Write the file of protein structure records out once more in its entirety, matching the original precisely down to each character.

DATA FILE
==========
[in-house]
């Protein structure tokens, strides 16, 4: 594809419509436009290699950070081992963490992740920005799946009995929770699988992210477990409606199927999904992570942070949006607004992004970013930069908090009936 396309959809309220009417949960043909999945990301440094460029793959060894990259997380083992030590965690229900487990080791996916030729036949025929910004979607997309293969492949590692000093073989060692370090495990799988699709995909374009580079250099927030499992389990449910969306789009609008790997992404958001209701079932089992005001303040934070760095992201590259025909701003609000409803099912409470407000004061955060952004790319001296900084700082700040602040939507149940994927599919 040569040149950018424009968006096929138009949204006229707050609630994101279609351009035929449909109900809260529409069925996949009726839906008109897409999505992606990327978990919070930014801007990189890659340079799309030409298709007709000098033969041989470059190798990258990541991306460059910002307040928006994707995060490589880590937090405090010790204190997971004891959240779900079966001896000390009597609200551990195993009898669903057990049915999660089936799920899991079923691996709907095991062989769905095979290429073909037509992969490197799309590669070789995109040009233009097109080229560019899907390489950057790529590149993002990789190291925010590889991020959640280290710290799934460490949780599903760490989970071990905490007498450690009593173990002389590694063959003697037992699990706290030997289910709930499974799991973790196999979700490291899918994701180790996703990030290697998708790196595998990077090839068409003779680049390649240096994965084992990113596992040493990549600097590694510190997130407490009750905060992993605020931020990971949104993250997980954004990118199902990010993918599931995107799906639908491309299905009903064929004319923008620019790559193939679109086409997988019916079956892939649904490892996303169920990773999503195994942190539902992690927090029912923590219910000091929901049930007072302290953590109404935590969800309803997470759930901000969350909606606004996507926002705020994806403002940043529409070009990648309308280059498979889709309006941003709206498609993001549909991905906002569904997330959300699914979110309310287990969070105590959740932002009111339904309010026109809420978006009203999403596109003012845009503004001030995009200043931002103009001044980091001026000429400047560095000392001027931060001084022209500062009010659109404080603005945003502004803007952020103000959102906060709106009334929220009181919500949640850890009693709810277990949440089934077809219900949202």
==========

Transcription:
[in-house]
């Protein structure tokens, strides 16, 4: 594809419509436009290699950070081992963490992740920005799946009995929770699988992210477990409606199927999904992570942070949006607004992004970013930069908090009936 396309959809309220009417949960043909999945990301440094460029793959060894990259997380083992030590965690229900487990080791996916030729036949025929910004979607997309293969492949590692000093073989060692370090495990799988699709995909374009580079250099927030499992389990449910969306789009609008790997992404958001209701079932089992005001303040934070760095992201590259025909701003609000409803099912409470407000004061955060952004790319001296900084700082700040602040939507149940994927599919 040569040149950018424009968006096929138009949204006229707050609630994101279609351009035929449909109900809260529409069925996949009726839906008109897409999505992606990327978990919070930014801007990189890659340079799309030409298709007709000098033969041989470059190798990258990541991306460059910002307040928006994707995060490589880590937090405090010790204190997971004891959240779900079966001896000390009597609200551990195993009898669903057990049915999660089936799920899991079923691996709907095991062989769905095979290429073909037509992969490197799309590669070789995109040009233009097109080229560019899907390489950057790529590149993002990789190291925010590889991020959640280290710290799934460490949780599903760490989970071990905490007498450690009593173990002389590694063959003697037992699990706290030997289910709930499974799991973790196999979700490291899918994701180790996703990030290697998708790196595998990077090839068409003779680049390649240096994965084992990113596992040493990549600097590694510190997130407490009750905060992993605020931020990971949104993250997980954004990118199902990010993918599931995107799906639908491309299905009903064929004319923008620019790559193939679109086409997988019916079956892939649904490892996303169920990773999503195994942190539902992690927090029912923590219910000091929901049930007072302290953590109404935590969800309803997470759930901000969350909606606004996507926002705020994806403002940043529409070009990648309308280059498979889709309006941003709206498609993001549909991905906002569904997330959300699914979110309310287990969070105590959740932002009111339904309010026109809420978006009203999403596109003012845009503004001030995009200043931002103009001044980091001026000429400047560095000392001027931060001084022209500062009010659109404080603005945003502004803007952020103000959102906060709106009334929220009181919500949640850890009693709810277990949440089934077809219900949202």